13. The architecture of claim 12, wherein the CPE device is a set-top terminal adapted to communicate with the Gateway via an ADSL transmitter.
14. The architecture of claim 12, wherein the CPE device is a set-top terminal adapted to communicate with the Gateway via a modem using a Plain Old Telephone Service (POTS) line.
15. The architecture of claim 12, wherein the CPE device is a Personal Computer adapted to communicate with the Gateway via a modem using a Plain Old Telephone Service (POTS) line.
16. The architecture of claim 12, wherein the wireless broadcast facility is a satellite transponder.
17. The architecture of claim 12, wherein the wireless broadcast facility is a LMDS transmitter.
18. The architecture of claim 12, wherein the wireless broadcast facility is a MMDS transmitter.
19. The architecture of claim 12, wherein the telephone plant further comprises:
an ADSL transmitter in communication with the CPE; and
an ADSL receiver in communication with the ADSL transmitter and the Gateway.
20. A method for providing interactive broadband products and services using an existing wireless broadcast facility and a telephone plant, comprising:
providing a head-end server;
providing a Gateway;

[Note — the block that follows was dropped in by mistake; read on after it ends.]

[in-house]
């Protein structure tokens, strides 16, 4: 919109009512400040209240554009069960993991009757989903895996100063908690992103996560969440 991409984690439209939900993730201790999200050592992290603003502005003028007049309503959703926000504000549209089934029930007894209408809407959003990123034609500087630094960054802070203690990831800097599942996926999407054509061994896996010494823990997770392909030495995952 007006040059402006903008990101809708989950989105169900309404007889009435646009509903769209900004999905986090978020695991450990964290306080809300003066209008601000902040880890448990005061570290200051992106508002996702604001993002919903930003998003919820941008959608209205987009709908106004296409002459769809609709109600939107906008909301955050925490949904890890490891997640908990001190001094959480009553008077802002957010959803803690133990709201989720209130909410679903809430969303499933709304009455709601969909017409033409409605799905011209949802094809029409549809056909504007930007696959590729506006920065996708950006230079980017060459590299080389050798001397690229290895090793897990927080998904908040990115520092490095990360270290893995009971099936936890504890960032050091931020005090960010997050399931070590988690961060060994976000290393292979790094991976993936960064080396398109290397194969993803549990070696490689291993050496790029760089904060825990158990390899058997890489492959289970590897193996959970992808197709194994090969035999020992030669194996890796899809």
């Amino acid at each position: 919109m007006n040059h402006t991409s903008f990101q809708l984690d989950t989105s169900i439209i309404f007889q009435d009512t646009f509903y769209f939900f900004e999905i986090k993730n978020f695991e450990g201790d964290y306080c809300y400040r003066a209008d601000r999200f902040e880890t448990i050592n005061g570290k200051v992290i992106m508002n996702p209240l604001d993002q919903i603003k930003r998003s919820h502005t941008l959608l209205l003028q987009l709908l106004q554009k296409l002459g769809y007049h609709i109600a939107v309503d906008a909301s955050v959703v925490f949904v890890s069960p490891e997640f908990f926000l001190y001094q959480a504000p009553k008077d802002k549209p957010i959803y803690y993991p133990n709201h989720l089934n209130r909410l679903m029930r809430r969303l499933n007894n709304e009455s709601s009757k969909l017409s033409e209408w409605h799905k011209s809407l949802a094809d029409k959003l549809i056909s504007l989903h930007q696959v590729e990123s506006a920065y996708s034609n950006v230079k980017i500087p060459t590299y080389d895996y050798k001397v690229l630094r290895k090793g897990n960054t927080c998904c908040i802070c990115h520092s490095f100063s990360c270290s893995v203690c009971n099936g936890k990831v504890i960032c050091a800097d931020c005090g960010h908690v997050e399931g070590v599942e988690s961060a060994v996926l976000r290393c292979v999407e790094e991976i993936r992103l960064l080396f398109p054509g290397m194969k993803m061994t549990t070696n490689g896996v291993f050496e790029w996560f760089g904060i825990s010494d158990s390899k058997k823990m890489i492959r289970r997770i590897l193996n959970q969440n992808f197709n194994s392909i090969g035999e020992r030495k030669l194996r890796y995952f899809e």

providing a Customer Premises Equipment (CPE) device in communication with the head-end server via the wireless broadcast facility and in communication with the Gateway via the telephone plant;
sending downstream broadcasts and control messages from the head-end server to the CPE device via the wireless broadcast facility;
sending upstream signals from the CPE device to the Gateway via the telephone plant;
processing the control messages at the Gateway to determine which frequency the CPE device should tune to; and
generating a corresponding signal at the Gateway for receipt by the CPE device.
21. The method of claim 20, wherein the upstream signals are sent on an ADSL conditioned telephone line.
22. The method of claim 20, wherein the upstream signal are sent on a Plain Old Telephone Service (POTS) line.
23. The method of claim 20, wherein the downstream signal is sent via a satellite transponder.